I think it's more fulfilling to study something you're passionate about. You shouldn't look at which degree earns you the most money. In my experience, the technical knowledge you learn during your studies is only a fraction of the actual skills you acquire. You gain comprehensive insights into your own personality and acquire interdisciplinary skills from which you benefit in your career. The most important thing for me is honesty. Ask yourself: What do I enjoy and what is my passion?

What tips would you give students for their time at university?

  • Exam periods can be annoying, but try to enjoy this time anyway.
  • Seek help if you need it, regardless of the situation.
  • Studying is not an education after which you usually know exactly what you are going to do with it. You have many more options than you think.
  • Take advantage of offers and further education outside of university. I did a yoga course during my Master's and even if I don't give yoga classes now, I benefit from it every day. I think understanding that brings a lot of security.
  • It's okay not to go out every weekend and stay at home instead.

In the summer semester of 2022, you offered a key skills course at your former university here in Landau on the topic of "Social discrimination structures: perception, thematization & handling". Why was it important to you to offer this course?

In my opinion, the topic of "social discrimination structures" is neglected in social and academic discourse, but above all in the discourse with young academics. In particular, people who are not affected often do not perceive discrimination as such in everyday life - be it in the private, professional or public sphere. In my opinion, raising awareness of the extent to which one's own behavior is discriminatory and how I, as a person not affected by discrimination, can behave in discriminatory situations are essential skills that we need to establish within society.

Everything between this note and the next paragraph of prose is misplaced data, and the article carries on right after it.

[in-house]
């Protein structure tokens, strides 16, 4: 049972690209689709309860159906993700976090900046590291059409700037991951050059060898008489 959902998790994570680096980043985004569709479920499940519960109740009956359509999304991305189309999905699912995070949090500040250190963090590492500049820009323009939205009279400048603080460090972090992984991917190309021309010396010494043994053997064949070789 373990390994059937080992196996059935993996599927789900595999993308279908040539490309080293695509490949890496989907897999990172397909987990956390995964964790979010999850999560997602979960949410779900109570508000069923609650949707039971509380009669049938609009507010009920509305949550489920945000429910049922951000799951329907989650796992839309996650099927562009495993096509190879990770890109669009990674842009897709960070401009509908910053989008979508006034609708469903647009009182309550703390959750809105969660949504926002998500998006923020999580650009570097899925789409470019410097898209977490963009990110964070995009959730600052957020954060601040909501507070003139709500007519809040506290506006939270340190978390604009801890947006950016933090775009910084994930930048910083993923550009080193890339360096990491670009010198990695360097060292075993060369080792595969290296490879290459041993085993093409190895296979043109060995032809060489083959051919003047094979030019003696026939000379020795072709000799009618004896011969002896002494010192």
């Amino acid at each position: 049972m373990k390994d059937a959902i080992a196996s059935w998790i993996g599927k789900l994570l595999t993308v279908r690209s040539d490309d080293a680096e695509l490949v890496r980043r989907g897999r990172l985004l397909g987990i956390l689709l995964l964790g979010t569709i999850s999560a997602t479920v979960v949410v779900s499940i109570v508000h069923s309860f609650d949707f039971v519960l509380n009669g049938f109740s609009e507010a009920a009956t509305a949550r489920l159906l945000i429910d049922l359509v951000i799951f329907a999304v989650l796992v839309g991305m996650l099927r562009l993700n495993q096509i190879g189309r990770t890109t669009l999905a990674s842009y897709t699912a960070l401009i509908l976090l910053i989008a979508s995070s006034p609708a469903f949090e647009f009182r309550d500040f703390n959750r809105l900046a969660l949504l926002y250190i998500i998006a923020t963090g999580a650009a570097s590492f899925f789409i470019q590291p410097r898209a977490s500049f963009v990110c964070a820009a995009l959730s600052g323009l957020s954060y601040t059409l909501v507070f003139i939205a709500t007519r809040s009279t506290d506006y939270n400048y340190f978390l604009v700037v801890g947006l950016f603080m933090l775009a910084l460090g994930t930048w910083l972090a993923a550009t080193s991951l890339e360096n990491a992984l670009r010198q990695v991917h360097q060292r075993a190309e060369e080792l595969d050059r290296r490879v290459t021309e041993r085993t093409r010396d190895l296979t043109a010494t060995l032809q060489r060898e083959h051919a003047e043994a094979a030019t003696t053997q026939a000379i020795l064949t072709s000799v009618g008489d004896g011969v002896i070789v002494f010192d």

I found the key skills course very enriching - for me too. I believe that a number of "aha" moments occurred in relation to certain discrimination structures. The course showed me that there is a need for exchange and discussion and that the participants are willing to uncover and admit their own discriminatory behavior through self-reflection.

What's next for you?

I am currently very happy. I can very well imagine staying in politics. But I can just as well imagine that if you ask me about my job again in a few years' time, I'll do something else in the meantime. I see many opportunities for my professional future because I am well trained and good at what I do. I can say that today without any great shame, it wasn't always like that.

Photo: Private